Women Foundation Heads Meet With Vatican OfficialsA group of U.S. and European Catholic lay women representing their family foundations traveled to Rome last month to discuss the role of women in the church with leading Vatican officials. Representatives of the Amaturo Family Foundation, the Mary J. Donnelly Foundation, the Fidel Goetz Foundation, the Loyola Foundation and the Raskob Foundation for Catholic Activities met with five cardinals: Walter Kasper of the Council on Christian Unity, William J. Levada of the Congregation for the Doctrine of the Faith, Renato Martino of the Council for Justice and Peace, Giovanni Battista Re of the Congregation for Bishops, and Jean-Louis Tauran of the Council on Interreligious Dialogue, as well as other key officials of those dicasteries. They also met with Archbishop Gianfranco Ravasi and other top officials of the Council for Culture; Dr. Rocio Figueroa, the head of the womens section at the Council on the Laity; Monsignor Pietro Parolin, the under secretary of state for relations with states; and Federico Lombardi, S.J., the general director of Vatican Radio and the Vatican press secretary.
In each meeting of extended, substantive and cordial conversation, the women expressed their support for the stated desire of Pope Benedict XVI and Secretary of State Cardinal Tarcisio Bertone to elevate more women to positions of leadership in the church. They voiced their concerns regarding the disconnect experienced by many Catholic women who value the churchs promotion of womens dignity and rights in the secular sphere, and yet see the limited opportunities women have to offer their talents to the church in leadership positions. The group expressed the need for the promotion of an internal church culture that places high value on the leadership and gifts of women. Appreciative of the warm reception they received in Rome, the women plan to pursue options for collaboration with Vatican departments to advance the role of women in the church.
The meetings were organized by Chantal Goetz of the Fidel Goetz Foundation, which is based in Lichtenstein. She and the other women are longtime colleagues through their membership in Fadica (Foundations and Donors Interested in Catholic Activities), a consortium of some 50 family foundations engaged in Catholic philanthropy. During their visit to Rome, one member of the delegation, Kerry Robinson of the Raskob Foundation, was interviewed on Vatican Radio. Her Oct. 19 interview, entitled Women of Faith, is available on the Vatican Radio Web site.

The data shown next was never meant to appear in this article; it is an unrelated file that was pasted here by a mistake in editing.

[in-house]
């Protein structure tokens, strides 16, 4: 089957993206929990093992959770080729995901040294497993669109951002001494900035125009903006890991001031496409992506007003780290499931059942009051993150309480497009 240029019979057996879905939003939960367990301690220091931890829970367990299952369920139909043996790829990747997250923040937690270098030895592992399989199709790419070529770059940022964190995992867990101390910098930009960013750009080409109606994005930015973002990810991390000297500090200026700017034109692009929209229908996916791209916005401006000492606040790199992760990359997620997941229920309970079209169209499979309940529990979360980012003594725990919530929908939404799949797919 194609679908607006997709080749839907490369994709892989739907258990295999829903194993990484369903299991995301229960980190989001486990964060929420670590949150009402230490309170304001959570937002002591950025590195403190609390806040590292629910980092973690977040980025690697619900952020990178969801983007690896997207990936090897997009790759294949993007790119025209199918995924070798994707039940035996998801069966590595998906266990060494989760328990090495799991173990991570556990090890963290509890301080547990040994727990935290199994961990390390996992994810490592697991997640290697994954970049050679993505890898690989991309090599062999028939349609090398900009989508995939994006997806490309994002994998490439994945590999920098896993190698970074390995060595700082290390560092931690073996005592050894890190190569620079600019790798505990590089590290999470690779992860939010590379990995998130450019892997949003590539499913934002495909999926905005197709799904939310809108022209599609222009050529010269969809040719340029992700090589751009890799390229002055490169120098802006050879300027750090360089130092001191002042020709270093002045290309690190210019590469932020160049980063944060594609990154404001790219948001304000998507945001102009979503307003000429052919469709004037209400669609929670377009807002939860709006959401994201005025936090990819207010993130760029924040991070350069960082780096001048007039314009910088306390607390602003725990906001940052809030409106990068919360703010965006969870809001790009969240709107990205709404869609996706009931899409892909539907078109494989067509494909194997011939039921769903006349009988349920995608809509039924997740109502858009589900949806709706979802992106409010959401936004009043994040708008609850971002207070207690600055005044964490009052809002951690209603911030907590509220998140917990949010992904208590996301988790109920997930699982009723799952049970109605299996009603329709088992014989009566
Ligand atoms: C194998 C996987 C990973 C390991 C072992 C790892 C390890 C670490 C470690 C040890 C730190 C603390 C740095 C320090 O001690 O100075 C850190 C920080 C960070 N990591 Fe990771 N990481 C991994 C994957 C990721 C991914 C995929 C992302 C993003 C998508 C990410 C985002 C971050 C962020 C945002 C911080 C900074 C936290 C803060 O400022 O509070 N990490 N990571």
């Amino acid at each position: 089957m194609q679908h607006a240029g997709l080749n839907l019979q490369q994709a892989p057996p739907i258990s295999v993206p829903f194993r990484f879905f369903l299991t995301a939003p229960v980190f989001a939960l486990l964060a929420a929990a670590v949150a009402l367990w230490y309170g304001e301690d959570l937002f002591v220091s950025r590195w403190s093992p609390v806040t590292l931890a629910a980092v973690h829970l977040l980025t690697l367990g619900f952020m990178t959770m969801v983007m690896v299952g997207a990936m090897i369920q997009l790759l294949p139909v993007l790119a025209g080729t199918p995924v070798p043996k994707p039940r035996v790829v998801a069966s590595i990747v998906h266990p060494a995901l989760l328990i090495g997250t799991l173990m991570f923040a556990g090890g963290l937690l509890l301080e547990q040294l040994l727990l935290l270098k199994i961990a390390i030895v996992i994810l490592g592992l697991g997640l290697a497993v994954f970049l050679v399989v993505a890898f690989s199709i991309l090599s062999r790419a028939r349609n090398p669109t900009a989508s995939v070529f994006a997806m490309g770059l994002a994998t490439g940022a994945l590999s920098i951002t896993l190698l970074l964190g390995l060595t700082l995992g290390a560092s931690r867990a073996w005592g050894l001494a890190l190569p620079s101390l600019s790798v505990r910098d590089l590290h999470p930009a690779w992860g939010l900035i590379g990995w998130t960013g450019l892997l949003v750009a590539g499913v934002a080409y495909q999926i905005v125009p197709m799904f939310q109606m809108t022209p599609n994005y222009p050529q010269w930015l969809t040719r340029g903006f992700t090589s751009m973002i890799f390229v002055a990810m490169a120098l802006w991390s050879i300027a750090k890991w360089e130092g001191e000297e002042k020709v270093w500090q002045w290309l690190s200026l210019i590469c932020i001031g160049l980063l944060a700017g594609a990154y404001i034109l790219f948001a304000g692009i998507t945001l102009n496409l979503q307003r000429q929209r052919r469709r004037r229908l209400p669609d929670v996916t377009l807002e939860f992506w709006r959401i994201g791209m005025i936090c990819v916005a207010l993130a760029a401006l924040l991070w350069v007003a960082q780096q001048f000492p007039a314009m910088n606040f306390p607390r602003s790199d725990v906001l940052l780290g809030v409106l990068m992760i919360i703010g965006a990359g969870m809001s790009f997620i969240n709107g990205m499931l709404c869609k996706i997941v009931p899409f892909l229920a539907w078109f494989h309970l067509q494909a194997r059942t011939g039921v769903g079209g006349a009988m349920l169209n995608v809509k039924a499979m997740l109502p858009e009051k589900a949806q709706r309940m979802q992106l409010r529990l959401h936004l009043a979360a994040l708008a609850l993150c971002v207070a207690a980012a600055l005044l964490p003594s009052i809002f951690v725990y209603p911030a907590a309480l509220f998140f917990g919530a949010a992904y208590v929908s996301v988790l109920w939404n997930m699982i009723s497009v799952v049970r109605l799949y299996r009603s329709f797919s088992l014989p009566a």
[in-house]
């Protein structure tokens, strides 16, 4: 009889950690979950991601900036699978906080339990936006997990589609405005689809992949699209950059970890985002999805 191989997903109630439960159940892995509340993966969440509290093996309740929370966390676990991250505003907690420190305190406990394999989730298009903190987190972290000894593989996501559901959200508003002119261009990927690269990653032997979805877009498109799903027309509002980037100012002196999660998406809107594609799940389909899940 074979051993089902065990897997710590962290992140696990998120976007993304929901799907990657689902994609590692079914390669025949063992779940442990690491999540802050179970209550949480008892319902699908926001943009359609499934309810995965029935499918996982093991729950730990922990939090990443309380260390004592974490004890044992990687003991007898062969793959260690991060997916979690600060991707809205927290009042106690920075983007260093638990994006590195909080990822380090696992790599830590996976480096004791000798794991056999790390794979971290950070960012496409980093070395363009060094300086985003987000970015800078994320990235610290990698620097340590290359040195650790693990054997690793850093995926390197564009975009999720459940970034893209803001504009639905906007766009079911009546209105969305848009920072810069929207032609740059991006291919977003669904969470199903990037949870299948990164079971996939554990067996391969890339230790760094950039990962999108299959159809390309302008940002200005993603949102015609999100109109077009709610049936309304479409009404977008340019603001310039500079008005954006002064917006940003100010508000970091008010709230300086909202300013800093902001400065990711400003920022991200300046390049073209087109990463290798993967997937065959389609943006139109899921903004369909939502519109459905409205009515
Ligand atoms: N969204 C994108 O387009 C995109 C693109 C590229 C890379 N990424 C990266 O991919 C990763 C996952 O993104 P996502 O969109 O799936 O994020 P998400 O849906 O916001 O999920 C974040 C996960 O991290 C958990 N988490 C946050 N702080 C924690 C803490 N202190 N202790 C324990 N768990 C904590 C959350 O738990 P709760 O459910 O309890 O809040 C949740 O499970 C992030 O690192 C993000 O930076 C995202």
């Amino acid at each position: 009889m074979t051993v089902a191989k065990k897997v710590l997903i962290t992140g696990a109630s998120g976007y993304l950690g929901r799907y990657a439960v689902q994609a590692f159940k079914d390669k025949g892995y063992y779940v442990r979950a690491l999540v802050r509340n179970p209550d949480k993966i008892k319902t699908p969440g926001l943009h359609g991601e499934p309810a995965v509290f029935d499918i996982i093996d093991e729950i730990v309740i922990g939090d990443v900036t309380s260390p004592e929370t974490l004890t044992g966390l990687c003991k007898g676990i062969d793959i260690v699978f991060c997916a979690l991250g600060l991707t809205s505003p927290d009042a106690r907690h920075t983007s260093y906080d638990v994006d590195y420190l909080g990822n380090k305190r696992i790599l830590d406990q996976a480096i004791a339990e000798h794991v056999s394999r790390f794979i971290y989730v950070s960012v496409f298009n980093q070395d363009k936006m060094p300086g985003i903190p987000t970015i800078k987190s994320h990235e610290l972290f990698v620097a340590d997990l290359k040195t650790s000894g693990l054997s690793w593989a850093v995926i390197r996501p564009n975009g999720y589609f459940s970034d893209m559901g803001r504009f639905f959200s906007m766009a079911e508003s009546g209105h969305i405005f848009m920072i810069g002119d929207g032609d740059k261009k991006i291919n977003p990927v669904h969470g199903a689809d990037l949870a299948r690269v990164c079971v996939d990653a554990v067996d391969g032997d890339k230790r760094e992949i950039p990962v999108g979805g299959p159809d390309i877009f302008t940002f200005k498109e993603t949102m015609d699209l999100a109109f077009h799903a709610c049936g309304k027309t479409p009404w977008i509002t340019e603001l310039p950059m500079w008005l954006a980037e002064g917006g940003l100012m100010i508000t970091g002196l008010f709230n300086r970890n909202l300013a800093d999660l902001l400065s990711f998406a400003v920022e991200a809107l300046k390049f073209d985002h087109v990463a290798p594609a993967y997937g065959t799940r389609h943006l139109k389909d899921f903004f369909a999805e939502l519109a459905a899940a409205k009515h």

Call Reaffirmed for End of Death Penalty and Torture
Christians must work for the abolition of the death penalty and all forms of torture, said Cardinal Renato Martino, president of the Pontifical Council for Justice and Peace. Christians are called to cooperate for the defense of human rights and for the abolition of the death penalty, torture, inhuman or degrading treatment both in wartime and in times of peace, the cardinal said. These practices are grave crimes against the human person created in the image of God and a scandal for the human family in the 21st century, he said. In an Oct. 30 press release, the cardinals office said he made his statements during a meeting with Sylvie Bukhari-de Pontual, president of the International Federation of Action by Christians for the Abolition of Torture. The Rome-based Community or SantEgidio and the World Coalition Against the Death Penalty announced Oct. 30 that they would present to the president of the U.N. General Assembly five million signatures on a petition calling for a worldwide moratorium on capital executions.
Public Activism Must Become More Focused